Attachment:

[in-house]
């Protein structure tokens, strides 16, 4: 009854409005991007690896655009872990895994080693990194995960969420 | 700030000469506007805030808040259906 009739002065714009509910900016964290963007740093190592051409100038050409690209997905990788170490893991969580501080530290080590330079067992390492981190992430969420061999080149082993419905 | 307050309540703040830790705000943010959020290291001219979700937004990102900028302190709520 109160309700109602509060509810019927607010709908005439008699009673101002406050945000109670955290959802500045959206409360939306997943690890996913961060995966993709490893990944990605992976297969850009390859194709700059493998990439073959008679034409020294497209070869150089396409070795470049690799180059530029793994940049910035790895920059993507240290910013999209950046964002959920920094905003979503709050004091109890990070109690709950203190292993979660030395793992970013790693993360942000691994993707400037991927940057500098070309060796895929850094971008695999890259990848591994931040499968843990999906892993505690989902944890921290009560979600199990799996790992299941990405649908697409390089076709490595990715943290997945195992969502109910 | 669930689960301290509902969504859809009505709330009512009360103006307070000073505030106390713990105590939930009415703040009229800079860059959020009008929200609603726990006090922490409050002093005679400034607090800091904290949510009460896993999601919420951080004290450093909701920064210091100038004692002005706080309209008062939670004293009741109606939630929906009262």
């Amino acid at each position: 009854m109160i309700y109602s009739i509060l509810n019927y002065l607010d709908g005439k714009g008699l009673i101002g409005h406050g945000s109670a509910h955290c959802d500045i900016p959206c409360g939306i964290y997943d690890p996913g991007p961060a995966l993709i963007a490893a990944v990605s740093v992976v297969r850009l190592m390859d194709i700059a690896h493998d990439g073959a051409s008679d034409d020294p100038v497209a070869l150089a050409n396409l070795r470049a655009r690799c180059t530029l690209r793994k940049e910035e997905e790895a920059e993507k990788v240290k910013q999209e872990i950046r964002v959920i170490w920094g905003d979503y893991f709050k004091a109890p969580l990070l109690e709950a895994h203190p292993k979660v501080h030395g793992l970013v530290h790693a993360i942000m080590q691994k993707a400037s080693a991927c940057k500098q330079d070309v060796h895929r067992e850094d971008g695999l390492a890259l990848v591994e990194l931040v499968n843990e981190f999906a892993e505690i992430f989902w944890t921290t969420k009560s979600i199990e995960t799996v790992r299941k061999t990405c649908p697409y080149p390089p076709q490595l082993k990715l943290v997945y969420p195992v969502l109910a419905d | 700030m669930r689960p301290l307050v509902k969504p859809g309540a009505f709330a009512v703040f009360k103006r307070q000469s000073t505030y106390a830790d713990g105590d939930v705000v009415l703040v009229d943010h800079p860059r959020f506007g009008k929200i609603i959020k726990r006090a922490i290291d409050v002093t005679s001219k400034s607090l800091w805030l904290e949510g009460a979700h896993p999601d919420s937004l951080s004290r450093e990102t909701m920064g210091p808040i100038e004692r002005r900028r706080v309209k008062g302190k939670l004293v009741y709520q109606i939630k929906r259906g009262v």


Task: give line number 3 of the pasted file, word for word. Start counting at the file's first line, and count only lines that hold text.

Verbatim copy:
């Amino acid at each position: 009854m109160i309700y109602s009739i509060l509810n019927y002065l607010d709908g005439k714009g008699l009673i101002g409005h406050g945000s109670a509910h955290c959802d500045i900016p959206c409360g939306i964290y997943d690890p996913g991007p961060a995966l993709i963007a490893a990944v990605s740093v992976v297969r850009l190592m390859d194709i700059a690896h493998d990439g073959a051409s008679d034409d020294p100038v497209a070869l150089a050409n396409l070795r470049a655009r690799c180059t530029l690209r793994k940049e910035e997905e790895a920059e993507k990788v240290k910013q999209e872990i950046r964002v959920i170490w920094g905003d979503y893991f709050k004091a109890p969580l990070l109690e709950a895994h203190p292993k979660v501080h030395g793992l970013v530290h790693a993360i942000m080590q691994k993707a400037s080693a991927c940057k500098q330079d070309v060796h895929r067992e850094d971008g695999l390492a890259l990848v591994e990194l931040v499968n843990e981190f999906a892993e505690i992430f989902w944890t921290t969420k009560s979600i199990e995960t799996v790992r299941k061999t990405c649908p697409y080149p390089p076709q490595l082993k990715l943290v997945y969420p195992v969502l109910a419905d | 700030m669930r689960p301290l307050v509902k969504p859809g309540a009505f709330a009512v703040f009360k103006r307070q000469s000073t505030y106390a830790d713990g105590d939930v705000v009415l703040v009229d943010h800079p860059r959020f506007g009008k929200i609603i959020k726990r006090a922490i290291d409050v002093t005679s001219k400034s607090l800091w805030l904290e949510g009460a979700h896993p999601d919420s937004l951080s004290r450093e990102t909701m920064g210091p808040i100038e004692r002005r900028r706080v309209k008062g302190k939670l004293v009741y709520q109606i939630k929906r259906g009262v």